Missing hiker, 58, from S'pore, found stuck in 'brutal' New York state swamp for 3 days

When he was found, his clothes were tattered, his boots were falling apart, and he had insect bites all over him.

Fiona Tan | July 05, 2022, 02:14 AM

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A 58-year-old hiker from Singapore went missing for three days in a mountain range in New York recently.

No contact for three days

Speaking to news outlet Adirondack Daily Enterprise, forest rangers from the New York State's Department of Environmental Conservation (DEC) said the hiker lived in Singapore, but was from Ireland originally.

Besides mentioning that he was a college professor who had left his job recently, the rangers declined to name the man and provide more details that can lead to his identification to protect his identity, Times Union reported.

The man's plan for a week

The man had planned to spend a week in the Adirondacks, which is in Essex County, New Jersey, a four-hour drive from New York.

Image from Visit Adirondacks website.

He had given his wife a rough itinerary and kept in constant contact with her through mobile messaging application WhatsApp and mobile fitness tracking application Strava.

However, contact dropped off a week into the man's expedition.

The couple's last form of communication was on the evening of Jun. 19, the day the man said he was going to hike the range of mountains in the Dix Range.

11-men search and rescue effort

His wife alerted American authorities on Jun. 22, after three days of not having contact.

Two DEC forest rangers began their search efforts at around 9am on the same day.

Nine more rangers joined in the search efforts on the ground, while officers from the New York State Police assisted in a helicopter from above, according to DCE's Jun. 28 press release.

Helicopter search. Image from DEC website.

Through interviews with other hikers, rangers deduced that the man had likely gone off trail.

Many of the hikers who chanced upon the man noted that he looked visibly "whooped", reported Adirondack Daily Enterprise.

"One of the most brutal swamps you could get stuck in"

Another forest ranger Jason Scott found the man roughly two miles (3.2km) from the trail in the south side of the Dix Pond swamp at about 2:50pm on Jun. 22.

Having been stranded in the swamp for the past three days, the man's clothes were "tattered", his boots were falling apart and he had battle scars from trashing through the trees.

Times Union reported that the exposed part of the man's skin was covered in bug bites from the black flies that had began to feast on him.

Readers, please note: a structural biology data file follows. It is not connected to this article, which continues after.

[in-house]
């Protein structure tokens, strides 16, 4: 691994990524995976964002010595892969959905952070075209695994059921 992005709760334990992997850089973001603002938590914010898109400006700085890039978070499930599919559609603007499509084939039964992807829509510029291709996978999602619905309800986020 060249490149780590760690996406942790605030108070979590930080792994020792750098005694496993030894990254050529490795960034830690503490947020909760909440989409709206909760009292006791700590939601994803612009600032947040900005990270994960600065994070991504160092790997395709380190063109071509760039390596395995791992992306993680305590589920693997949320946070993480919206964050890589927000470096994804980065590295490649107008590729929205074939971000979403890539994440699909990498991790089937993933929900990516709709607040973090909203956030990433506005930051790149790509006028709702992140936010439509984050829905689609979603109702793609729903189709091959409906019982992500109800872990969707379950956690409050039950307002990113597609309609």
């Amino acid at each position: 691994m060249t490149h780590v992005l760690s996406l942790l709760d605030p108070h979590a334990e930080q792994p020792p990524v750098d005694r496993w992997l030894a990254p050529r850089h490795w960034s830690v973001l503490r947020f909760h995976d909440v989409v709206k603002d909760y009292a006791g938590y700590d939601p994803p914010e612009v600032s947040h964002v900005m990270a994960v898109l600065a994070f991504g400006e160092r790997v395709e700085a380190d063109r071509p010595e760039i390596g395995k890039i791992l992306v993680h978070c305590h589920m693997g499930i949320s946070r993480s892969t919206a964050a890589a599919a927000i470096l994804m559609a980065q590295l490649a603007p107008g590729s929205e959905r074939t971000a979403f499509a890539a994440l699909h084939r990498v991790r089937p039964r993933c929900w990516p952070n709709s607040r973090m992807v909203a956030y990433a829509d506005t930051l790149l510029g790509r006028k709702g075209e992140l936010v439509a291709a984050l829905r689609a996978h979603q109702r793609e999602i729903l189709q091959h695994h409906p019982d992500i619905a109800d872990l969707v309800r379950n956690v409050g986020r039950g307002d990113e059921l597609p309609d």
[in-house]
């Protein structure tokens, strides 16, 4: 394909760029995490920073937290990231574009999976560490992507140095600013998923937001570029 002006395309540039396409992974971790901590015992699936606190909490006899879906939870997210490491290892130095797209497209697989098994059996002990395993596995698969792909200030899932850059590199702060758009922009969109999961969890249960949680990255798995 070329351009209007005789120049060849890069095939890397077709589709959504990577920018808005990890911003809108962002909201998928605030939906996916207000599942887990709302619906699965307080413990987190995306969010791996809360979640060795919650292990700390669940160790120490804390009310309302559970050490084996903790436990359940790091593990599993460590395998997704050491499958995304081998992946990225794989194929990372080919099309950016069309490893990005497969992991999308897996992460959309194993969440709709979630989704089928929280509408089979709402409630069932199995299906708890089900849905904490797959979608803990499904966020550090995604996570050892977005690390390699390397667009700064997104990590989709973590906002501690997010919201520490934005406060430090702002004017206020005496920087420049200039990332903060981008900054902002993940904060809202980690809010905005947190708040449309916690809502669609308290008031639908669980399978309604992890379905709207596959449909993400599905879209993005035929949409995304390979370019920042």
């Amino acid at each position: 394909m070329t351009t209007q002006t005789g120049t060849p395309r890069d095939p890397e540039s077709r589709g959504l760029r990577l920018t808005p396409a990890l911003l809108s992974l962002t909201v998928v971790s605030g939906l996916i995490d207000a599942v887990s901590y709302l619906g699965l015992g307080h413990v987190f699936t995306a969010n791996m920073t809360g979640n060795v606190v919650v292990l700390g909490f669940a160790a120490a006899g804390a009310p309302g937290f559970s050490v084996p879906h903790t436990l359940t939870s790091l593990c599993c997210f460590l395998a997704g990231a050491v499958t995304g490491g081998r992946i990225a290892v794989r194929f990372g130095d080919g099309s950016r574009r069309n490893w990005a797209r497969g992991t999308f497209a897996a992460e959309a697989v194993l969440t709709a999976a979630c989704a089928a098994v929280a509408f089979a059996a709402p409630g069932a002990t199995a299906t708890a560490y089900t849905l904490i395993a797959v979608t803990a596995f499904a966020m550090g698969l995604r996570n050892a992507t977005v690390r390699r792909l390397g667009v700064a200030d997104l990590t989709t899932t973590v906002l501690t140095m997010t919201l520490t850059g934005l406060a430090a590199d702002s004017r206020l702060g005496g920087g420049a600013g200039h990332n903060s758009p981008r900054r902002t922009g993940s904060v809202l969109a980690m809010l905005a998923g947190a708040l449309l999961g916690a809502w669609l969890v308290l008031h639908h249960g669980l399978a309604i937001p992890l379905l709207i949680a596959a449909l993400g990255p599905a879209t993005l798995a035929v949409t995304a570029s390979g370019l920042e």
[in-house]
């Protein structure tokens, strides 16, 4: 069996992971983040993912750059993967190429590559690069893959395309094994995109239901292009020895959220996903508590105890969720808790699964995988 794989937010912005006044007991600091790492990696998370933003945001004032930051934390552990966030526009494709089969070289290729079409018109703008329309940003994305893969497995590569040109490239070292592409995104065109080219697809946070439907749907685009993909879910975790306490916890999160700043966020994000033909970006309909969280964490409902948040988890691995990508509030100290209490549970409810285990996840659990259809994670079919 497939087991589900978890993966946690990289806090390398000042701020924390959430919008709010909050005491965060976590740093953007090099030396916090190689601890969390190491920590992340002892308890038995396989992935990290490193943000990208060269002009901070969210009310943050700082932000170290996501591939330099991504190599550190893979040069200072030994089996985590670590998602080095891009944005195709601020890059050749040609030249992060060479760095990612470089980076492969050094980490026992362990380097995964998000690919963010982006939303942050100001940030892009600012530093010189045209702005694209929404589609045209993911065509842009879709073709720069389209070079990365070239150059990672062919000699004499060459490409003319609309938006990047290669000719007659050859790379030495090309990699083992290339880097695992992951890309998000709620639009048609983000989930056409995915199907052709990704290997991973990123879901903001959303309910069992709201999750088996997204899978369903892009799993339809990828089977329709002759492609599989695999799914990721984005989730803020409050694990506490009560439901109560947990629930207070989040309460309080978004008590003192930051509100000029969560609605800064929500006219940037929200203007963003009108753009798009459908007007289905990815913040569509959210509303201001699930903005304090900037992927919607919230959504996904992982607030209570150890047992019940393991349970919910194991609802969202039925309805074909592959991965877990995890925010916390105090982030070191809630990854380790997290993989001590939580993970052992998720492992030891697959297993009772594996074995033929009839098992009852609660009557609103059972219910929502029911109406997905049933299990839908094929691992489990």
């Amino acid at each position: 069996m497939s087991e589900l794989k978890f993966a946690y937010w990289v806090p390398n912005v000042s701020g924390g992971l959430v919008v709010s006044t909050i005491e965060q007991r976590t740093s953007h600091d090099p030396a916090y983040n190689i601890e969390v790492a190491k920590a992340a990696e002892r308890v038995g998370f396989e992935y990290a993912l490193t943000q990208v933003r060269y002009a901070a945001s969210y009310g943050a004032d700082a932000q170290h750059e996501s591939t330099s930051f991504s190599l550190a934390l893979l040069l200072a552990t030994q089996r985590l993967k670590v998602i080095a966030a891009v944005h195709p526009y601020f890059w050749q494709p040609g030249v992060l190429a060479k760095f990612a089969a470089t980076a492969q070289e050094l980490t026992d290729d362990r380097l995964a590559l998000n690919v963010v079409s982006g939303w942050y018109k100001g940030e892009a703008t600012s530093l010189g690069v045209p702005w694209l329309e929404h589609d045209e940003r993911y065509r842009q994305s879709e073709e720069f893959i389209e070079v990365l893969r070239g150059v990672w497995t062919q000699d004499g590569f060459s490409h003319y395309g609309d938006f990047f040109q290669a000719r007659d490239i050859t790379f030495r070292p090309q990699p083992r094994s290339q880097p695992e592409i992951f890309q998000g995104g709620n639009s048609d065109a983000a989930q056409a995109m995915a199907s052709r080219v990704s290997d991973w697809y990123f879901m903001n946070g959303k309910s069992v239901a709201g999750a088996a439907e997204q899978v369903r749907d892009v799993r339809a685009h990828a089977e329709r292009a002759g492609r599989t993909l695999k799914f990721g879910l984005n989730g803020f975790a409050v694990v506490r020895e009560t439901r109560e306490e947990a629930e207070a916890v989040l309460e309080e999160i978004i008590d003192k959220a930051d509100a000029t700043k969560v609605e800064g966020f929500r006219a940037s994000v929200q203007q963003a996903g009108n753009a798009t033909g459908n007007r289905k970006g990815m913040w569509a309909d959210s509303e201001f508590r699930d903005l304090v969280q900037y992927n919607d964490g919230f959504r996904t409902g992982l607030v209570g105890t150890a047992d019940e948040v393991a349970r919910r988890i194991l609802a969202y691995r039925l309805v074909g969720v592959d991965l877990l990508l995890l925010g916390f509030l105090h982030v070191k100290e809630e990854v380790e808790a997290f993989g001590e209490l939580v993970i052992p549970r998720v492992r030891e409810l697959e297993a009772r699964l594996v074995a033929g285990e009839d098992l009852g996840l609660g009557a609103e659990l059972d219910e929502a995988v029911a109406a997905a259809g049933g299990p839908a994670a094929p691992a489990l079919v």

He also had hypothermia due to his prolonged exposure to the unforgiving wet and cold weather conditions.

Forest rangers who were familiar with the area described the swamp as “one of the most brutal swamps you could get stuck in" and added: “You wouldn’t want to be in there three minutes, never mind three days.”

Would not have made it through the night

Over the course of the three days, the man rationed his food and drank swamp water to survive.

However, this was still not enough as he started hallucinating.

He told rangers that he saw buildings, spoke to people and followed trail markers, all of which were non-existent and merely a figment of his imagination while he was wading in the swamp.

Adirondack Park. Image by Katy Littlefield/Unsplash.

According to Adirondack Daily Enterprise, rangers refer to this mental state as "bonk", where the person has been so deprived of food and water that his or her brain is unable to function properly.

While he managed to get brief sleep while in the swamp, he was beyond exhausted and he confessed that he would not have been able to “make it through the night” if the forest ranger did not find and rescue him.

Never again

The man was ready to drive off as soon as he changed out of his wet clothes, but he remained under the watchful eye of forest rangers who made sure to feed him and give him water so that he was in a fit condition to drive.

The rangers and paramedics released him after they gave him a clean bill of health, and they said the man was eager to check into a hotel and get home.

The man swore to never visit Dix Range again, according to a ranger who quoted him: "He told his wife that he was never going to hike that mountain range again."

Mothership has contacted the Ministry of Foreign Affairs to find out more about the incident.

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Top image for illustration purposes only from Wild Adirondacks website.